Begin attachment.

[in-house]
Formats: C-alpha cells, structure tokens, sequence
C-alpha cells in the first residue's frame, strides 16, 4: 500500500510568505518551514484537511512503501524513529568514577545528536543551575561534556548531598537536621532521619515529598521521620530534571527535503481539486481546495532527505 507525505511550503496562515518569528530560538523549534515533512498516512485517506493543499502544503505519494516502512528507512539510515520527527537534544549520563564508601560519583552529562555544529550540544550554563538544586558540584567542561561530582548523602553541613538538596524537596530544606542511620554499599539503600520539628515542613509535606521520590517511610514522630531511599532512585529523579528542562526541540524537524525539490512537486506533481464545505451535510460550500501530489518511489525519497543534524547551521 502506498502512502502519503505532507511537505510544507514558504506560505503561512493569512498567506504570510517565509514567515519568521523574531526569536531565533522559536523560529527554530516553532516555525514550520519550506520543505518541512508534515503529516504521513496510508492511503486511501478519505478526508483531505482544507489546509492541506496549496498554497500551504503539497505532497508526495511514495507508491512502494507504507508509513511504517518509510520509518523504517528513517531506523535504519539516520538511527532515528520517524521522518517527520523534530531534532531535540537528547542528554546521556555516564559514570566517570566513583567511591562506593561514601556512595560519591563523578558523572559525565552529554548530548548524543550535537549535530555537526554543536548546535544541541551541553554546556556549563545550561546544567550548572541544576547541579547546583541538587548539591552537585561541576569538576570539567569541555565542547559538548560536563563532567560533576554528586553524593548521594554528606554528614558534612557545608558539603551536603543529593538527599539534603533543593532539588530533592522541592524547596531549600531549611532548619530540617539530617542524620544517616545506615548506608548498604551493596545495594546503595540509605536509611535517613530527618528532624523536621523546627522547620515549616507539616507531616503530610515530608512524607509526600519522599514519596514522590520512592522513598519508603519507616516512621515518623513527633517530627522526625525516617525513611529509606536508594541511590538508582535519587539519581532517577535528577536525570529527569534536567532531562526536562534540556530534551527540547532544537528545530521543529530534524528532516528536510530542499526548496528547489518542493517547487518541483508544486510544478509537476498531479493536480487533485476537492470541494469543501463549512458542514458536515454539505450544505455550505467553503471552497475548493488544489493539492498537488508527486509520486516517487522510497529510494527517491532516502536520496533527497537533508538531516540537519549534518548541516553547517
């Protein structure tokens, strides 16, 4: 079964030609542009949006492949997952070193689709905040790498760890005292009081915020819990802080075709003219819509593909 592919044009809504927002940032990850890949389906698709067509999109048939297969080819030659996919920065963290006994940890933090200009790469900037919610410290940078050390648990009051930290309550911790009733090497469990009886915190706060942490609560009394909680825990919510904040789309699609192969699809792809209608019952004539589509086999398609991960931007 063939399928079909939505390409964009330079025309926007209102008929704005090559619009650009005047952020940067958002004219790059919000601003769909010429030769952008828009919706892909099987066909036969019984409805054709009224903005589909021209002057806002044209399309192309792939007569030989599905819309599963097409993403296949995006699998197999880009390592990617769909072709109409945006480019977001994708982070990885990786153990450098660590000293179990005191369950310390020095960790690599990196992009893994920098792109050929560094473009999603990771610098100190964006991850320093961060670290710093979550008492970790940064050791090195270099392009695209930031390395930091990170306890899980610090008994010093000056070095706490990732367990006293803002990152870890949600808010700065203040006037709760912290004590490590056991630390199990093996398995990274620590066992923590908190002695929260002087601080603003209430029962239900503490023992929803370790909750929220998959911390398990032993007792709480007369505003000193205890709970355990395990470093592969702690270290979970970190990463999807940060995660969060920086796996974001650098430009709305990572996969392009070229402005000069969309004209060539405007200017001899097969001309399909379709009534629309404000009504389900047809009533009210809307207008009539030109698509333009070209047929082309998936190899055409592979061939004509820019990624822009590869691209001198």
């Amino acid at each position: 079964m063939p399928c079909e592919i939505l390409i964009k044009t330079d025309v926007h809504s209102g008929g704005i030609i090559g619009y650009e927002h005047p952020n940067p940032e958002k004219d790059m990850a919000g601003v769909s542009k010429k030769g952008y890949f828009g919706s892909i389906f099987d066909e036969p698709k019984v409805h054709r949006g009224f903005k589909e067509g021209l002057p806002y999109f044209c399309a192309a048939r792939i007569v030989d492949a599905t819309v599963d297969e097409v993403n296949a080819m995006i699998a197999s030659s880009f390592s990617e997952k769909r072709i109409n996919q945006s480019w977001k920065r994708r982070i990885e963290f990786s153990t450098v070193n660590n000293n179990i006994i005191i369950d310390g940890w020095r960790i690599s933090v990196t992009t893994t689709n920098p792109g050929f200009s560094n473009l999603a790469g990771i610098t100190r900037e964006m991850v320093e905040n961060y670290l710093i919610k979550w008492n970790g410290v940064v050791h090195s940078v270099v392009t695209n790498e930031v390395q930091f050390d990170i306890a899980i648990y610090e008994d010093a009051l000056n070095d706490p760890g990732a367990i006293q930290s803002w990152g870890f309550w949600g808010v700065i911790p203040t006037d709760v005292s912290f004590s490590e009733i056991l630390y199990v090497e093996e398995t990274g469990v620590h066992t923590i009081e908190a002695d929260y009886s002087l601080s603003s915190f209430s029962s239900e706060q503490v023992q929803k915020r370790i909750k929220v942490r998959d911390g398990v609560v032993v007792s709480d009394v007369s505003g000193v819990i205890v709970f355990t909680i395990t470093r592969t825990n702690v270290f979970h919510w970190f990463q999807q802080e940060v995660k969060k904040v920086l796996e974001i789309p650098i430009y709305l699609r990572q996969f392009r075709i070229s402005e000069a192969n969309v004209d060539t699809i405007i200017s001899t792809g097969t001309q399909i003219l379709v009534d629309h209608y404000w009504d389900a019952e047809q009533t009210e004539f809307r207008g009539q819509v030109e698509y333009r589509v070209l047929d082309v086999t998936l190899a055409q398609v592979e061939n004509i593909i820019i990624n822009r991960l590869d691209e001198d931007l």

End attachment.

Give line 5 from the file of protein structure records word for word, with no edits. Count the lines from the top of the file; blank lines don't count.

């Amino acid at each position: 079964m063939p399928c079909e592919i939505l390409i964009k044009t330079d025309v926007h809504s209102g008929g704005i030609i090559g619009y650009e927002h005047p952020n940067p940032e958002k004219d790059m990850a919000g601003v769909s542009k010429k030769g952008y890949f828009g919706s892909i389906f099987d066909e036969p698709k019984v409805h054709r949006g009224f903005k589909e067509g021209l002057p806002y999109f044209c399309a192309a048939r792939i007569v030989d492949a599905t819309v599963d297969e097409v993403n296949a080819m995006i699998a197999s030659s880009f390592s990617e997952k769909r072709i109409n996919q945006s480019w977001k920065r994708r982070i990885e963290f990786s153990t450098v070193n660590n000293n179990i006994i005191i369950d310390g940890w020095r960790i690599s933090v990196t992009t893994t689709n920098p792109g050929f200009s560094n473009l999603a790469g990771i610098t100190r900037e964006m991850v320093e905040n961060y670290l710093i919610k979550w008492n970790g410290v940064v050791h090195s940078v270099v392009t695209n790498e930031v390395q930091f050390d990170i306890a899980i648990y610090e008994d010093a009051l000056n070095d706490p760890g990732a367990i006293q930290s803002w990152g870890f309550w949600g808010v700065i911790p203040t006037d709760v005292s912290f004590s490590e009733i056991l630390y199990v090497e093996e398995t990274g469990v620590h066992t923590i009081e908190a002695d929260y009886s002087l601080s603003s915190f209430s029962s239900e706060q503490v023992q929803k915020r370790i909750k929220v942490r998959d911390g398990v609560v032993v007792s709480d009394v007369s505003g000193v819990i205890v709970f355990t909680i395990t470093r592969t825990n702690v270290f979970h919510w970190f990463q999807q802080e940060v995660k969060k904040v920086l796996e974001i789309p650098i430009y709305l699609r990572q996969f392009r075709i070229s402005e000069a192969n969309v004209d060539t699809i405007i200017s001899t792809g097969t001309q399909i003219l379709v009534d629309h209608y404000w009504d389900a019952e047809q009533t009210e004539f809307r207008g009539q819509v030109e698509y333009r589509v070209l047929d082309v086999t998936l190899a055409q398609v592979e061939n004509i593909i820019i990624n822009r991960l590869d691209e001198d931007l």